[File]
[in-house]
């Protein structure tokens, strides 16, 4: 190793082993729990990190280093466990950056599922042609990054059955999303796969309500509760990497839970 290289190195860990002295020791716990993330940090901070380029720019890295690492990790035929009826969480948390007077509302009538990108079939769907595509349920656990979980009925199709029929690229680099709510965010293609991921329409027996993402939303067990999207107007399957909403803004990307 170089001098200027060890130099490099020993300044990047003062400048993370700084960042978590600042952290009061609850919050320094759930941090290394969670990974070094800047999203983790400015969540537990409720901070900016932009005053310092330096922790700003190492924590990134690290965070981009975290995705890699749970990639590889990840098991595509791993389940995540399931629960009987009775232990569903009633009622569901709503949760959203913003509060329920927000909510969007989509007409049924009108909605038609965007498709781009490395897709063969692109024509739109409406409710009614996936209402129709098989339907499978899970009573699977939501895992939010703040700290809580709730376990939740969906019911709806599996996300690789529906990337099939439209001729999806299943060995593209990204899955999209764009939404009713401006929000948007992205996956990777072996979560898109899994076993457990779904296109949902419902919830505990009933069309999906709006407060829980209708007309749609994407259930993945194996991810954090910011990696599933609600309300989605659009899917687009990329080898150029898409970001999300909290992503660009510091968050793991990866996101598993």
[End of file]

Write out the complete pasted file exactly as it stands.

[in-house]
């Protein structure tokens, strides 16, 4: 190793082993729990990190280093466990950056599922042609990054059955999303796969309500509760990497839970 290289190195860990002295020791716990993330940090901070380029720019890295690492990790035929009826969480948390007077509302009538990108079939769907595509349920656990979980009925199709029929690229680099709510965010293609991921329409027996993402939303067990999207107007399957909403803004990307 170089001098200027060890130099490099020993300044990047003062400048993370700084960042978590600042952290009061609850919050320094759930941090290394969670990974070094800047999203983790400015969540537990409720901070900016932009005053310092330096922790700003190492924590990134690290965070981009975290995705890699749970990639590889990840098991595509791993389940995540399931629960009987009775232990569903009633009622569901709503949760959203913003509060329920927000909510969007989509007409049924009108909605038609965007498709781009490395897709063969692109024509739109409406409710009614996936209402129709098989339907499978899970009573699977939501895992939010703040700290809580709730376990939740969906019911709806599996996300690789529906990337099939439209001729999806299943060995593209990204899955999209764009939404009713401006929000948007992205996956990777072996979560898109899994076993457990779904296109949902419902919830505990009933069309999906709006407060829980209708007309749609994407259930993945194996991810954090910011990696599933609600309300989605659009899917687009990329080898150029898409970001999300909290992503660009510091968050793991990866996101598993």